Skip to main content

Use Cases and Product Roadmaps

A few days ago, Random linked to a product roadmap for Firefox, a web browser. A product roadmap shows the expected changes to a product over time.

Product roadmaps can have different audiences, and I believe the format of the roadmap should depend on the audience a product manager is trying to target. One common format for a roadmap shows features that the company plans to add to the product. Users and analysts are accustomed to thinking about products in terms of features, so to some extent this format is helpful and natural.

However, particularly if the audience for the product roadmap is internal, it might be worthwhile to orient it around use cases rather than features. The high-level use cases for a product typically don't change much during its lifetime. Yet the constraints around these use cases do change; even if the use cases stay the same, you make the product easier to use, more secure, or more reliable.

One way to format your product roadmap, therefore, is in terms of the use cases and the enhanced constraints you will attach to them as the product matures. How much easier will it be to use your product, in measurable terms? How much more secure will your product be, in measurable terms? How much more reliable will your product be, in measurable terms? You don't even have to mention the features that will lead to these improvements.

Comments

bob said…
OhmyGod, don't leave home without your Safe Harbor statement when it comes to talking up roadmaps, espcially if you're selling software (vs giving it away, as Firefox so generously does).

And please, please, please, never put anything in writing for a customer without that same Safe Harbor statement and (hopefully) a rock-solid NDA.

It's not like we don't want to talk to customers and share our directions with them - just be careful about what you commit to.
Roger L. Cauvin said…
I share your call for extreme caution when making promises to customers. If we are "forced" to make commitments to customers, we should do what we can to set expectations low and overdeliver.
Scott Sehlhorst said…
Great idea about using use cases as a framework for product roadmaps. I also think this is very valuable for users who are external. Users don't want to know "What will it be able to do?" - they want to know "What will I be able to do?"

We touch on this in our post, Communicating a delivery schedule with use cases although we don't go into product roadmaps per se.

Popular posts from this blog

Why Spreadsheets Suck for Prioritizing

The Goal As a company executive, you want confidence that your product team (which includes all the people, from all departments, responsible for product success) has a sound basis for deciding which items are on the product roadmap. You also want confidence the team is prioritizing the items in a smart way. What Should We Prioritize? The items the team prioritizes could be features, user stories, epics, market problems, themes, or experiments. Melissa Perri  makes an excellent case for a " problem roadmap ", and, in general, I recommend focusing on the latter types of items. However, the topic of what types of items you should prioritize - and in what situations - is interesting and important but beyond the scope of this blog entry. A Sad but Familiar Story If there is significant controversy about priorities, then almost inevitably, a product manager or other member of the team decides to put together The Spreadsheet. I've done it. Some of the mos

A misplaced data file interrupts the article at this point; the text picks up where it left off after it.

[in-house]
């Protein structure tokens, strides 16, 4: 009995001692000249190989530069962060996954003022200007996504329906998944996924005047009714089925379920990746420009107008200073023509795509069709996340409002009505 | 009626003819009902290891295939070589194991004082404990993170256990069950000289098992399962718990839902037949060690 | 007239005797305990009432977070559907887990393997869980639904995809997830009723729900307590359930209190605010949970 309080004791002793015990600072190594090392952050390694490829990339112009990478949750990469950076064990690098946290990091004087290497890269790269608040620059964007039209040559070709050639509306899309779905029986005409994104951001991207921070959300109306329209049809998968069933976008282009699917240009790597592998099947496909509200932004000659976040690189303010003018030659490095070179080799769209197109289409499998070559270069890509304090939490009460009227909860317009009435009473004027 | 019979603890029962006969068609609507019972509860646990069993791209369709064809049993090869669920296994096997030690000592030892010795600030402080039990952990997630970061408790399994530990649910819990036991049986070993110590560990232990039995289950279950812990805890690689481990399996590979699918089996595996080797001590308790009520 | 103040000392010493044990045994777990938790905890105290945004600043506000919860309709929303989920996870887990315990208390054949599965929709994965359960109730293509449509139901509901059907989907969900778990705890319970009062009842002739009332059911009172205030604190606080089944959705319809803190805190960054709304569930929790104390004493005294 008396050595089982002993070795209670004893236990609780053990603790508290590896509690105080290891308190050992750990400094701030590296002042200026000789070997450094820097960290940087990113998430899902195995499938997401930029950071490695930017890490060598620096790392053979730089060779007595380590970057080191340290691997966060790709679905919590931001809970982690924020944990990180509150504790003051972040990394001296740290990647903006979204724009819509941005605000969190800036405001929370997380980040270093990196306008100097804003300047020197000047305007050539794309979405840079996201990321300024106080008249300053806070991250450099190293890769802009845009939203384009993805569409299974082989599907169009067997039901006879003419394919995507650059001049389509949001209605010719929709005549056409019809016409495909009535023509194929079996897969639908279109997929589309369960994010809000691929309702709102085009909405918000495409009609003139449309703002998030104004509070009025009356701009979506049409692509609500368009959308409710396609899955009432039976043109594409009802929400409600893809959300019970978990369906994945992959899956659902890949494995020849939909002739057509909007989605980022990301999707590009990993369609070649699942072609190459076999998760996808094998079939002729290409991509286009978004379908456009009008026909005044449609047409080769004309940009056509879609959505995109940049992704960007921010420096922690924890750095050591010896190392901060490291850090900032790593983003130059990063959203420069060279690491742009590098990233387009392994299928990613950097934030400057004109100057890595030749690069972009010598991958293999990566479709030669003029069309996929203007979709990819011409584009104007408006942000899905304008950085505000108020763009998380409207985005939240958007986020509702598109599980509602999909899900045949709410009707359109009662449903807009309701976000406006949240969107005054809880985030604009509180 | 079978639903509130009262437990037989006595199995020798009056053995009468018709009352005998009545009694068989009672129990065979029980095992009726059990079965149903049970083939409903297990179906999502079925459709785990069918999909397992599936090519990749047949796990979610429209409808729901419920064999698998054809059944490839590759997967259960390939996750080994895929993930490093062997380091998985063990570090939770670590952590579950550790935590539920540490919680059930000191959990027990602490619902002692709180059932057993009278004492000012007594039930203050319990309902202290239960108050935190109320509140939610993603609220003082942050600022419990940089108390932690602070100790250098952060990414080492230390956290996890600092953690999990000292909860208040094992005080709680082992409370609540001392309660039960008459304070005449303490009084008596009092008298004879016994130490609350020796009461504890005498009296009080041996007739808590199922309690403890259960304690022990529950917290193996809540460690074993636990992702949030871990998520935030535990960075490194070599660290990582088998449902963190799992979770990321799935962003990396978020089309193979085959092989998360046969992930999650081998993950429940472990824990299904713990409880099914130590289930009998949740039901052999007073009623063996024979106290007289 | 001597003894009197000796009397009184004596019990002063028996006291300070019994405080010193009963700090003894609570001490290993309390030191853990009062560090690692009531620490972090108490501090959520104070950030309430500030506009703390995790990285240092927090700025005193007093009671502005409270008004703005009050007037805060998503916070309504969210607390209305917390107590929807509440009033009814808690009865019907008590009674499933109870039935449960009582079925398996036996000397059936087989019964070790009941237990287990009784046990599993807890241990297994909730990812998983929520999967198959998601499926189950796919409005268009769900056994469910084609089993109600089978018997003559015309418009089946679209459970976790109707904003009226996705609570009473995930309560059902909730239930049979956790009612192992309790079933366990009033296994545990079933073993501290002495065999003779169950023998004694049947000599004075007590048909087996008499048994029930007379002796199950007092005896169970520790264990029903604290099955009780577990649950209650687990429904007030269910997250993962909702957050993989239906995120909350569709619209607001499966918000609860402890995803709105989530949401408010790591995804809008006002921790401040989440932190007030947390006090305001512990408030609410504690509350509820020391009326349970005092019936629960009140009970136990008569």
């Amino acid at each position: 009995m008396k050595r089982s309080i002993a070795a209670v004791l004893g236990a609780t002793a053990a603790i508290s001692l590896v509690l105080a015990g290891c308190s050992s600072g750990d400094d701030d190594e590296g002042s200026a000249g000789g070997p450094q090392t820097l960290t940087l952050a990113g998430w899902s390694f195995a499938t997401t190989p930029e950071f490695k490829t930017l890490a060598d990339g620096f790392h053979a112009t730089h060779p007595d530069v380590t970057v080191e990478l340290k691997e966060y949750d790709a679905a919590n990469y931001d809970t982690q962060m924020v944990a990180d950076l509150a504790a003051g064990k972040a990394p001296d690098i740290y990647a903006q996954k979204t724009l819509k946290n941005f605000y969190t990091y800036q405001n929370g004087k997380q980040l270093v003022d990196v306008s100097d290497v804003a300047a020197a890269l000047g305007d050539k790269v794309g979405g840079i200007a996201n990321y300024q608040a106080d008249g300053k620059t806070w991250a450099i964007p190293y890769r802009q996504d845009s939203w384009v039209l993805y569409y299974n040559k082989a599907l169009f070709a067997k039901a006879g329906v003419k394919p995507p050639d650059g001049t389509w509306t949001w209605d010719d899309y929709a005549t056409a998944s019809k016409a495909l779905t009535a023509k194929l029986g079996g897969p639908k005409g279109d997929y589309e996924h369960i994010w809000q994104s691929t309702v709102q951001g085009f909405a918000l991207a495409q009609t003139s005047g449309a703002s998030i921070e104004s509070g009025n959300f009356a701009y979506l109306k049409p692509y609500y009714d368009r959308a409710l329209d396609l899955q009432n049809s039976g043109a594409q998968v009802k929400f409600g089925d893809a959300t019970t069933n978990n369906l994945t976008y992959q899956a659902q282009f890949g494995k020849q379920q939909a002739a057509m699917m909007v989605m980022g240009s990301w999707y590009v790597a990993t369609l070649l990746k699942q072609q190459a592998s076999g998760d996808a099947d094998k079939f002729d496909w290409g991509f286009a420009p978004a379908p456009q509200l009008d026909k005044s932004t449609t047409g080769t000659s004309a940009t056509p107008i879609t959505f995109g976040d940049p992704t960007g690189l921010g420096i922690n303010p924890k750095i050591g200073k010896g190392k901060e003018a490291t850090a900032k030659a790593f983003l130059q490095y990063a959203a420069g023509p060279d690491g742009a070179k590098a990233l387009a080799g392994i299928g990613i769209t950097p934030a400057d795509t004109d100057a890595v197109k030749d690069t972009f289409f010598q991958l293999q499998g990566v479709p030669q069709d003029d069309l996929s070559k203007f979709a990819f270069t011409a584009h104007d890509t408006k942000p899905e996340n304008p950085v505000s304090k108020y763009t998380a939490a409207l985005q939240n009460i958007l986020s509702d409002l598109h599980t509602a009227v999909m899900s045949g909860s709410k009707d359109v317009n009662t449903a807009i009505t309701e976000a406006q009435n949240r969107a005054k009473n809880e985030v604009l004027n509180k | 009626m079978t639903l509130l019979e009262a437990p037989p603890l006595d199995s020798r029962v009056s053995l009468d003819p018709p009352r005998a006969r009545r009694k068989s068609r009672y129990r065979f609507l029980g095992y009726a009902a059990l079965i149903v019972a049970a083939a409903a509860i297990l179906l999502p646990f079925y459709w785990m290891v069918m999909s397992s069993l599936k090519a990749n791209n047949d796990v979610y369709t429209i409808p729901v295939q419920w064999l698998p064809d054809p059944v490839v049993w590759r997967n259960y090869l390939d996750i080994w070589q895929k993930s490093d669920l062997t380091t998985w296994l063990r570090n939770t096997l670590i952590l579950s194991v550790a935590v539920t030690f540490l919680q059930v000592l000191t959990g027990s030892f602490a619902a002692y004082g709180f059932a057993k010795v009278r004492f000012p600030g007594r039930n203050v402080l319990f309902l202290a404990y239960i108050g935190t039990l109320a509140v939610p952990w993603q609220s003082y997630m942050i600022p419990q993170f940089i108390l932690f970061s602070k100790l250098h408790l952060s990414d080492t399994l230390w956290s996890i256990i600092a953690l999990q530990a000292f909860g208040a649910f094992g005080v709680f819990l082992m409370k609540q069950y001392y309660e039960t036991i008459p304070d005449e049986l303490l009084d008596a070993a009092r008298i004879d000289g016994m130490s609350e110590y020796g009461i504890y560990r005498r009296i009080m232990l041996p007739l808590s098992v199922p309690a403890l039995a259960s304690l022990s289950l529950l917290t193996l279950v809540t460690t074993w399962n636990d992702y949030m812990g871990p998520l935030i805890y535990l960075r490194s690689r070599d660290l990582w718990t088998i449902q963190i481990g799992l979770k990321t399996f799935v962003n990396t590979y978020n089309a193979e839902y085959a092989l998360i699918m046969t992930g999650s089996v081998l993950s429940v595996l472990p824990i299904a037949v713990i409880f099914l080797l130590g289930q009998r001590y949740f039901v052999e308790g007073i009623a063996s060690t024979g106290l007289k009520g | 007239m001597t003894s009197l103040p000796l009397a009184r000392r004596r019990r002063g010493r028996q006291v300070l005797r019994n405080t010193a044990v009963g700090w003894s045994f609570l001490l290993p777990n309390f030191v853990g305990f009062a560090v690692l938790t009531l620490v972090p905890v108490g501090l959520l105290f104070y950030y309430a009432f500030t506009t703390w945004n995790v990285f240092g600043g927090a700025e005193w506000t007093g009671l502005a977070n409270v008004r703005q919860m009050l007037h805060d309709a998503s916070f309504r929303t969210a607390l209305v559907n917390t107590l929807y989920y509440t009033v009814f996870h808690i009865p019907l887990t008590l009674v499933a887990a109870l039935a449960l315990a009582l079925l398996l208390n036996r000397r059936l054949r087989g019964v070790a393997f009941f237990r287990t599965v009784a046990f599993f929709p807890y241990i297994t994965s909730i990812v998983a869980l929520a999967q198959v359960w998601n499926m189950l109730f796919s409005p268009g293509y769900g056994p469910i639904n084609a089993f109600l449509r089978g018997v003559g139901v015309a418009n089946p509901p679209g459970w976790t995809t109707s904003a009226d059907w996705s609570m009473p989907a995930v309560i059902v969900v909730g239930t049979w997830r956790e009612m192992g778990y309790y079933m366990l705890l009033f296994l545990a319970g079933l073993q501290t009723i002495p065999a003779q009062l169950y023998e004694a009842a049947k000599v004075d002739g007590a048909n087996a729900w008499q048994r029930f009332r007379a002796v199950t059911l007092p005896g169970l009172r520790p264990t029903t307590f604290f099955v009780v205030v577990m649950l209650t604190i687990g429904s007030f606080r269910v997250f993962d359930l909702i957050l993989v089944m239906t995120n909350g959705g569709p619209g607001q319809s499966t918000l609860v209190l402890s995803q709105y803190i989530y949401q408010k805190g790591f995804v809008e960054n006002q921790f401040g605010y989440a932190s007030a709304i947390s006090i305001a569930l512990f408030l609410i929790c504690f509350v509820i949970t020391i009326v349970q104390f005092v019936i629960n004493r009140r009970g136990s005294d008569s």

Henry Ford's "Faster Horse" Quote

You may have heard the ( apocryphal ) Henry Ford quote: If I'd asked customers what they wanted, they would have said "a faster horse". Over at the On Product Management blog , Saeed gives his take on this infamous quote. He "hates" it, and gives some compelling reasons. Saeed is spot on in his explanations. Personally, I think the quote is great, but it's a matter of interpretation. The valid point of the quote is not that it's a bad idea to facilitate a conversation with your market to better understand it. The valid points are: You must ask the right questions to get valuable answers. You must interpret the answers thoughtfully - often outside their direct meaning - to glean reliable information. Asking questions is not always the best way to "listen" to your market. (E.g., sometimes pure observational studies are more reliable.) Nonetheless, I find the quote is helpful to combat "armchair product management" in the

Stop Validating and Start Falsifying

The product management and startup worlds are buzzing about the importance of "validation". In this entry, I'll explain how this idea originated and why it's leading organizations astray. Why Validate? In lean startup circles, you constantly hear about "validated learning" and "validating" product ideas: The assumption is that you have a great product idea and seek validation from customers before expending vast resources to build and bring it to market. Indeed, it makes sense to transcend conventional approaches to making product decisions . Intuition, sales anecdotes, feature requests from customers, backward industry thinking, and spreadsheets don't form the basis for sound product decisions. Incorporating lean startup concepts , and a more scientific approach to learning markets, is undoubtedly a sounder approach. Moreover, in larger organizations, sometimes further in the product life-cycle, everyone seems to have an opinio